In view of the foregoing, one embodiment of the present invention relates to systems and methods for generating and/or modulating illumination conditions to generate light of a desired and controllable color, for creating lighting fixtures for producing light in desirable and reproducible colors, and for modifying the color temperature or color shade of light produced by a lighting fixture within a pre-specified range after a lighting fixture is constructed. In one embodiment, LED lighting units capable of generating light of a range of colors are used to provide light or supplement ambient light to afford lighting conditions suitable for a wide range of applications.
Disclosed is a first embodiment which comprises a lighting fixture for generating white light including a plurality of component illumination sources (such as LEDs), producing electromagnetic radiation of at least two different spectrums (including embodiments with exactly two or exactly three), each of the spectrums having a maximum spectral peak outside the region 510 nm to 570 nm, the illumination sources mounted on a mounting allowing the spectrums to mix so that the resulting spectrum is substantially continuous in the photopic response of the human eye and/or in the wavelengths from 400 nm to 700 nm.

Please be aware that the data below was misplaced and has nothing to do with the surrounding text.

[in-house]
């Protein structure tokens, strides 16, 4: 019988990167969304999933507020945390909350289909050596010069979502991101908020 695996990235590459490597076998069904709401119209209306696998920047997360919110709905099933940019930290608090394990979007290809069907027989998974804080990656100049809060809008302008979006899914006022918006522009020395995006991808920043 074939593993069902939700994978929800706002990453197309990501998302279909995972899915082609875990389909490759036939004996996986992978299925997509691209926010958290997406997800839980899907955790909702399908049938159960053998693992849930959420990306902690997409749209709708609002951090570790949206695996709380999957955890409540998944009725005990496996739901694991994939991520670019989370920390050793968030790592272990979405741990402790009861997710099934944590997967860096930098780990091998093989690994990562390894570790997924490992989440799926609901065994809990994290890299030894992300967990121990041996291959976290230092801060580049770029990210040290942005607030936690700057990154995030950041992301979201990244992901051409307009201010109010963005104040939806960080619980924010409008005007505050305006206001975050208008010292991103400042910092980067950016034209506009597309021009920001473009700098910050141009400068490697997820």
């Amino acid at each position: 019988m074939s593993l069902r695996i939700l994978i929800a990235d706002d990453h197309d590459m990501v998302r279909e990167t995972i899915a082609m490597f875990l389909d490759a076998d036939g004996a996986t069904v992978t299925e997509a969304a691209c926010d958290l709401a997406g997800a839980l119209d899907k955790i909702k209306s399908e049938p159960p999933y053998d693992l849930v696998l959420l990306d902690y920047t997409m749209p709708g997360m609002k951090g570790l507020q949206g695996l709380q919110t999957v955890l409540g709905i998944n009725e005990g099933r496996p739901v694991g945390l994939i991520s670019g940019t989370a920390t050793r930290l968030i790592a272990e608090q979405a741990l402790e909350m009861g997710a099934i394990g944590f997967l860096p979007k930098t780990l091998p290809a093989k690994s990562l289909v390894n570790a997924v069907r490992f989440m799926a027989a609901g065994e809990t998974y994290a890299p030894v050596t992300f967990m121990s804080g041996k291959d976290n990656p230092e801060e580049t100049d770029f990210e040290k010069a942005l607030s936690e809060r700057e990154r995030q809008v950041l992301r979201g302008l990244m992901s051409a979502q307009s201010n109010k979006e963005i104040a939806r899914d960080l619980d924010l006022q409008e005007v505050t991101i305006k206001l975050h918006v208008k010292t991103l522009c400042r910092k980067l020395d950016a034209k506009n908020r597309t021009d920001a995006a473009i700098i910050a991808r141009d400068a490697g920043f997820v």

In another embodiment, the lighting fixture can include illumination sources that are not LEDs possibly with a maximum spectral peak within the region 510 nm to 570 nm. In yet another embodiment, the fixture can produce white light within a range of color temperatures such as, but not limited to, the range 500K to 10,000K and the range 2300 K to 4500 K. The specific color or color temperature in the range may be controlled by a controller. In an embodiment the fixture contains a filter on at least one of the illumination sources which may be selected, possibly from a range of filters, to allow the fixture to produce a particular range of colors. The lighting fixture may also include in one embodiment illumination sources with wavelengths outside the above discussed 400 nm to 700 nm range.